Proud New Yorker Spike Lee took time to address the 22nd anniversary of Sept. 11 during a keynote talk at the Toronto Film Festival on Monday.
Specifically, Lee recalled he was in Los Angeles on that Tuesday in 2001 and was scrambling to get back to his hometown in crisis to be with his family.
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“The world has changed since that day,” Lee said of 9/11 on Monday during a Visionaries session presented by The Hollywood Reporter.
Lee began his keynote with a 30-minute episode of NYC Epicenters 9/11 -> 2021 1/2, his 2021 four-part documentary for HBO that filters the COVID-19 pandemic, the racial reckoning of the summer of 2020, the Jan. 6 insurrection and the tragedy of 9/11 through the director’s New York city perspective.
“There’s some rough things you’ll see. But as a filmmaker, I’ve never been one to hide shit. It’s not simulated computer stuff. This is real, what happened to, in my opinion — don’t get mad — the greatest city in the world,” Lee said in introducing the episode.
The solemn screening was timed for the 22nd anniversary of the deadly terrorist attacks on New York City and Washington, D.C., which came midway through the Toronto Film Festival that year. After the episode ended, Lee returned to the stage for a standing ovation and rapturous applause from industry conference delegates at TIFF.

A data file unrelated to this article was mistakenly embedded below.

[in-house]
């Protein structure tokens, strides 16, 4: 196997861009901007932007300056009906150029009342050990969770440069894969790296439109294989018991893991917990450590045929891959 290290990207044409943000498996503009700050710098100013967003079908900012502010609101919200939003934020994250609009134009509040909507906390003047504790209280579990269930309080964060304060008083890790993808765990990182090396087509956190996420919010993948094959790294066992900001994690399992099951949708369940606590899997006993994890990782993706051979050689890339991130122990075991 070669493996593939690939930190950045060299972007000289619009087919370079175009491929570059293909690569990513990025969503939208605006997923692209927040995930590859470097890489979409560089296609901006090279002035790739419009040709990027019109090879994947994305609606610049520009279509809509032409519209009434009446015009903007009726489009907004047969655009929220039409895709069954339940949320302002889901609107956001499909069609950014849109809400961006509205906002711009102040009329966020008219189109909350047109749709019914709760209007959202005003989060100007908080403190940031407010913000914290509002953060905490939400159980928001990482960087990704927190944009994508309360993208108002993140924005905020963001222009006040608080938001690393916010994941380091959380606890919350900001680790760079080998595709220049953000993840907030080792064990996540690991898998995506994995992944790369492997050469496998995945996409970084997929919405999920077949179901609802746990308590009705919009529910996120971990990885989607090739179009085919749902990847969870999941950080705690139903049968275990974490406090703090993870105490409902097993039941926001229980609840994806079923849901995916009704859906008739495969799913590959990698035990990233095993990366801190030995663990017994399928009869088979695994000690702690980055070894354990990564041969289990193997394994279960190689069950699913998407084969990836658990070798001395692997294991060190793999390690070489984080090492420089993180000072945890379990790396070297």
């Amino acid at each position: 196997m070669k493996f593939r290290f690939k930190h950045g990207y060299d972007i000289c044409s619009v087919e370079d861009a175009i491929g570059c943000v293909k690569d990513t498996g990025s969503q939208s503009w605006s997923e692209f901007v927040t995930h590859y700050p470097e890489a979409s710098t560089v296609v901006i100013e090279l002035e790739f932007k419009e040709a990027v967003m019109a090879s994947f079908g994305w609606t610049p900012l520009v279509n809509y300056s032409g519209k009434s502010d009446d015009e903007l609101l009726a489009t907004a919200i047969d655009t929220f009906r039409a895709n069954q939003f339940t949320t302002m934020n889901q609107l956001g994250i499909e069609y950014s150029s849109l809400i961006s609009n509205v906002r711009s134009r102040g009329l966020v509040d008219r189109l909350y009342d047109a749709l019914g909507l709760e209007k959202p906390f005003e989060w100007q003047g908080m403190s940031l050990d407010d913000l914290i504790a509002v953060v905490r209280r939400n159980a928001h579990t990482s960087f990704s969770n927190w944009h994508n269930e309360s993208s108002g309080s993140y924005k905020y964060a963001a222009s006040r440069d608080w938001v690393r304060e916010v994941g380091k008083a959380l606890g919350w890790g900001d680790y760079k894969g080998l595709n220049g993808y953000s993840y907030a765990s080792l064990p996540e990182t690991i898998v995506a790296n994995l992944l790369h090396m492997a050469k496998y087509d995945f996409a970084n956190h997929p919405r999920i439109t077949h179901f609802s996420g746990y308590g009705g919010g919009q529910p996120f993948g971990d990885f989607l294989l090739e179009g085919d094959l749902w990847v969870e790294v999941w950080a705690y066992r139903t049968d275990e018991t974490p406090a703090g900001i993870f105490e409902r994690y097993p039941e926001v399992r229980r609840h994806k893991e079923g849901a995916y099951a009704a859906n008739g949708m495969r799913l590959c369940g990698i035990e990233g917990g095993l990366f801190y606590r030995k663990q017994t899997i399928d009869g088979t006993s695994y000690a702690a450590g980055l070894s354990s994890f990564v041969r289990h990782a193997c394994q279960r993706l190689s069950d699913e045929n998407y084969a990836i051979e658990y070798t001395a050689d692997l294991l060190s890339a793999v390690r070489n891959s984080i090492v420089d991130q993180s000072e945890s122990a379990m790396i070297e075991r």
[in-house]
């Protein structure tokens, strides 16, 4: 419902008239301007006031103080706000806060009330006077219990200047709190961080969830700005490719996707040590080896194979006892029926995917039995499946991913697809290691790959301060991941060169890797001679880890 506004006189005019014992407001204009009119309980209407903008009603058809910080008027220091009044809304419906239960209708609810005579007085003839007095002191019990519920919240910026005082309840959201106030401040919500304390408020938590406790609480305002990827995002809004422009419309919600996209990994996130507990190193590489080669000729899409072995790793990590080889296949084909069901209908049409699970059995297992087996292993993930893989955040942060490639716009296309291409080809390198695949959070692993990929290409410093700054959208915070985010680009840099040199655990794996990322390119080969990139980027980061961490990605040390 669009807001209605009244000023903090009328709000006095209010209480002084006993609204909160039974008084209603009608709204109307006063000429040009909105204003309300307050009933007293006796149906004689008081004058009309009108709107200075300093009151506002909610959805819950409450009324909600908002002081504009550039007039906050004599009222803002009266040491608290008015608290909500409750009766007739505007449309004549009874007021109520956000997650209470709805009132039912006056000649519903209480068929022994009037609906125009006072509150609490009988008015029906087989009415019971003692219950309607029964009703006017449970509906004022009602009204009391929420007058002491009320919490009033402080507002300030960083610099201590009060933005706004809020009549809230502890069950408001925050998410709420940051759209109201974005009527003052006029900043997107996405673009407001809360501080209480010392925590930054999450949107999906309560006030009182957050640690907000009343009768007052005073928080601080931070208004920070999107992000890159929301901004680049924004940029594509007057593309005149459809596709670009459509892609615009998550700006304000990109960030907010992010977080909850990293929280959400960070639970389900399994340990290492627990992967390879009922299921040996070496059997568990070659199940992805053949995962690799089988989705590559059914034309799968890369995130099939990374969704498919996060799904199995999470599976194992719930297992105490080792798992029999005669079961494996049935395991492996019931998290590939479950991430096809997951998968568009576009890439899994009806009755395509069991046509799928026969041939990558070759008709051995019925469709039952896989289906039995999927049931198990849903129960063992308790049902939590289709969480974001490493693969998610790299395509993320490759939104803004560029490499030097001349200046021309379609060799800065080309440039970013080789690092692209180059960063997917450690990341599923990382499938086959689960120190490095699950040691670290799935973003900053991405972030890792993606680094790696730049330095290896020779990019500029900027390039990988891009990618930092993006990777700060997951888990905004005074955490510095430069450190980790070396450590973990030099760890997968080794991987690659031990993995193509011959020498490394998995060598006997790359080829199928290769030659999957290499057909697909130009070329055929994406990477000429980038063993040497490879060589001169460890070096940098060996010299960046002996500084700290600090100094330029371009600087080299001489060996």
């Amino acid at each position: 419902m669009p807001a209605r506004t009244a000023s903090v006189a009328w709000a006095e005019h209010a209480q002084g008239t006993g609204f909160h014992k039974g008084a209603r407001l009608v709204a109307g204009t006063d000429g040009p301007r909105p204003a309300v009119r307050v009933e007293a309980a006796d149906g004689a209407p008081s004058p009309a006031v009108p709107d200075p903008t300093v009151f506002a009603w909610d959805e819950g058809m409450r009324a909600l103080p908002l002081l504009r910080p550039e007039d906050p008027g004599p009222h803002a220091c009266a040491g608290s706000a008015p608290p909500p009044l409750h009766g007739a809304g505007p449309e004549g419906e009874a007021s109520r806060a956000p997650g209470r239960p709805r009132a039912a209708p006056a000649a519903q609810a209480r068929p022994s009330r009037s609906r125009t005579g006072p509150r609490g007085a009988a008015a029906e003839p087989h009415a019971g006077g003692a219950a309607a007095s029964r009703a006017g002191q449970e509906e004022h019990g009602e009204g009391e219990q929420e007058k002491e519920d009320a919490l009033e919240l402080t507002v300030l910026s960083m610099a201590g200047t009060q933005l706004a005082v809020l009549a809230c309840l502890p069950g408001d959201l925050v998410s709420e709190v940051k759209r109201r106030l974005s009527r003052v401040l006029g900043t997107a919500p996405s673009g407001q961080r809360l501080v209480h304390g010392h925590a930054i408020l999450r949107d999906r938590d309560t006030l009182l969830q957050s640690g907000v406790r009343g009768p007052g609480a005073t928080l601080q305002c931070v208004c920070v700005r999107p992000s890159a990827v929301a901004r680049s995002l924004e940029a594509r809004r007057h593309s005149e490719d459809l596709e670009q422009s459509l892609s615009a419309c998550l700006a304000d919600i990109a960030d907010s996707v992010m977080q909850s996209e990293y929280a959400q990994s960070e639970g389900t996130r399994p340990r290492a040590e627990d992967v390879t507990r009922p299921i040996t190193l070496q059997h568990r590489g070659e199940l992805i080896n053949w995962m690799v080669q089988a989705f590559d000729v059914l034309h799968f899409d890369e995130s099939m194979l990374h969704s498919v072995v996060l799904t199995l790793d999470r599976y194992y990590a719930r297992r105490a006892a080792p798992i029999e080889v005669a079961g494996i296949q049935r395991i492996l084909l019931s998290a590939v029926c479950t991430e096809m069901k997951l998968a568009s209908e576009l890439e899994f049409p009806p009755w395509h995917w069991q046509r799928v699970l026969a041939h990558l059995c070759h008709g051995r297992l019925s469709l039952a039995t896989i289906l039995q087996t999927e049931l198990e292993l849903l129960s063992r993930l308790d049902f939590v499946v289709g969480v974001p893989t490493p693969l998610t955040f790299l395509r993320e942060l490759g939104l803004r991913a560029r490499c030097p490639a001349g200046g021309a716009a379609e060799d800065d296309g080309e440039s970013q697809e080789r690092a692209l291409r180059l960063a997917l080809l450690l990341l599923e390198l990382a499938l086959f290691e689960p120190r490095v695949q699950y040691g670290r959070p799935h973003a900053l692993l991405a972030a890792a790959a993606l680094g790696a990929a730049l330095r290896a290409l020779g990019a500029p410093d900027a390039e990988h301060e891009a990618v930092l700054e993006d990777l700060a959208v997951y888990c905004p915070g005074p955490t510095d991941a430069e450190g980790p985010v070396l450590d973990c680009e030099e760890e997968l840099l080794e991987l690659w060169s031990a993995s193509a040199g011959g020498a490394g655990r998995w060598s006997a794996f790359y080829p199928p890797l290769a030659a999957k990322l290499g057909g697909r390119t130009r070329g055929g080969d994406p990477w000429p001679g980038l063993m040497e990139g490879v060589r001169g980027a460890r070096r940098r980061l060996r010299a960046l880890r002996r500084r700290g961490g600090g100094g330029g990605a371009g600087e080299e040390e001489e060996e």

Lee recalled being in L.A. to pitch a movie project and then having to get back to New York via train as no planes were flying.
There weren’t train tickets either, until one suddenly appeared. “The pullman porters, they gave me a bunk. And you can’t go from L.A. to New York, you have to go through Chicago. They had called ahead so I could have a place to sleep. I got back to New York that Friday,” Lee remembered.
On Sunday night, Lee received the Ebert Director Award at the TIFF Tribute Awards in Toronto.
Lee’s prolific run of films he has both written and directed began with 1983’s Joe’s Bed-Stuy Barbershop: We Cut Heads, and Lee has penned screenplays for films he directed including She’s Gotta Have It, Do the Right Thing, School Daze, Malcolm X, Red Hook Summer, Chi-Raq, BlacKkKlansman and Da 5 Bloods. He has been nominated for five Oscars and in 2019 won best adapted screenplay alongside Charlie Wachtel, David Rabinowitz and Kevin Willmott for BlacKkKlansman.
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